That’s all I have to say about that.
After I read, pondered and still rejoiced over Southern women, I read about Southern author, Wendell Berry. I love reading about writers, especially those with more literary leanings. Berry, an Eastern Kentucky native, has written over 40 books of both poetry and prose. I’m fascinated by his diverse writing skills and jealous of his writing cabin built on stilts by the river. At over 70 years old, he still writes everything in longhand—I wonder who transfers it to a Word document for his publishers? Learning of Berry led me to Amazon, searching for new books. Thank goodness Erik Reece (author of the essay) offered his “Wendell Berry Reader” list—five books I must not miss. Let it never be said I missed out on a fine read! My Amazon search resulted in an e-reader search since I can download books to my e-reader and have Superman never know I’ve fallen off the wagon and am buying more books. I wonder if that’s more of a Southern woman trait or midwestern woman trait. I think it’s just plain woman.
After devouring almost every article in my G&G (whew! Up-to-date), I turned to Angela’s Ashes—my book club’s pick for the month. This story I have to read in medium sized spurts. The reality of Frank McCourt’s life is shocking and in a strange way, strikes close to home. He memoir is of growing up during the Great Depression, first in America then moving to Ireland at the age of five. By that time, he had lost one sibling to starvation and would lose two more within the first year of living in his parents’ homeland. He writes through his child eyes, telling of events in the present tense. All I can do is wonder as he writes, “Is this how my children lived in Ethiopia? Not the Catholic traditions or the Irish habits, but the hunger? The constant, gnawing hunger which leads one to certain thoughts, certain actions, certain ways. How many people did they watch slowly die around them in their brief years encased by hunger?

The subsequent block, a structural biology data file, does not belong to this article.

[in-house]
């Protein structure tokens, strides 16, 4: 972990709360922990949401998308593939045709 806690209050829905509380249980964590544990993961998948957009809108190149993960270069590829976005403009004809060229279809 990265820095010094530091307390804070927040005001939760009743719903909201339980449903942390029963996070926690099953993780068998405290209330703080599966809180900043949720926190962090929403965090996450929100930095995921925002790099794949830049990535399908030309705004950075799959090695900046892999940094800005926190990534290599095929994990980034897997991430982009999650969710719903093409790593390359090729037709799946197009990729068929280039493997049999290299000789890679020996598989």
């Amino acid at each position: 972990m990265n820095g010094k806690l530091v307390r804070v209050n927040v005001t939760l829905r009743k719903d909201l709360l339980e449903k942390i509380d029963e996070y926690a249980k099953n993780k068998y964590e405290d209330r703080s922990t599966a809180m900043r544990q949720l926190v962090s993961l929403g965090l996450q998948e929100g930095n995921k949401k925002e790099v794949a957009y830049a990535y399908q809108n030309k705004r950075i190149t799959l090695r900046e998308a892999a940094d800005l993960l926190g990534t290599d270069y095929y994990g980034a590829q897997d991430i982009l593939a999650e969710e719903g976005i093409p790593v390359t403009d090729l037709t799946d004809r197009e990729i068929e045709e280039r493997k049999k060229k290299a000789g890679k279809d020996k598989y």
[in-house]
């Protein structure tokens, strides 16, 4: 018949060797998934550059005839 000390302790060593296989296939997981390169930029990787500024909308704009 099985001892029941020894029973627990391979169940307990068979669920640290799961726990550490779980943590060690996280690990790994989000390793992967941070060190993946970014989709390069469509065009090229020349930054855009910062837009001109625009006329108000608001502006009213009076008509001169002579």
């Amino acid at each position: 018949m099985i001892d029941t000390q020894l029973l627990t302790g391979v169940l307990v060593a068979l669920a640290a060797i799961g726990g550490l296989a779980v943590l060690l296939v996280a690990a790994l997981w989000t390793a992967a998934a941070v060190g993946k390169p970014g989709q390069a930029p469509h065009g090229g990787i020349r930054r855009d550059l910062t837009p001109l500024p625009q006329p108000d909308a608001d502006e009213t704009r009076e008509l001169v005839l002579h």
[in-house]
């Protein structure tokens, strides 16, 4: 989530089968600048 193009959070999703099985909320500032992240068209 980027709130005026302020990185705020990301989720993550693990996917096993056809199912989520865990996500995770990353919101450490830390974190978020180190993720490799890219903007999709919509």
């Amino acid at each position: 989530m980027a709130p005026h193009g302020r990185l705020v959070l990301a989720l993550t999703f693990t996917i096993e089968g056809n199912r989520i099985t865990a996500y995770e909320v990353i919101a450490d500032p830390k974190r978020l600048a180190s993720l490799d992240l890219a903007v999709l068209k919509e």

Like I said, medium-sized spurts.
I continued on this scattered hopping from magazine to book to e-reader the rest of the day and into the next. My final article read was about how all the entomologists (insect scientists) of the western world believe we should embrace the eating of bugs as our next real source of sustainability. It was a rather lengthy article in my August 15th New Yorker (of course) exploring the taste, sensibility and efficacy of eating grasshoppers and worms to save both planet and people. Insects are high in zinc and iron, have the same amount of protein, ounce for ounce, as beef (never mind you have to eat a thousand crickets to equal a healthy steak) and insect husbandry is humane: bugs like filthy living conditions. Eighty percent of the world eats insects, why shouldn’t we? Besides, explained award winning chef, Jose Andres, WW3 will be over control of food and water. Those who eat insects will have the upper hand.
The insect article was a perfect way to end my reading weekend: southern women, southern authors, introspective memoirs and an eat-your-insects-and-like-it article. My practical Midwestern woman roots had me still rotating laundry, baking machine-bread and serving a crock-pot supper; while the ever-growing Southern belle within allowed me to curl up on my cozy Southern couch, sip Southern tea and relish in a God-given Southern weather pattern: a perfect union.
So… what have you been reading?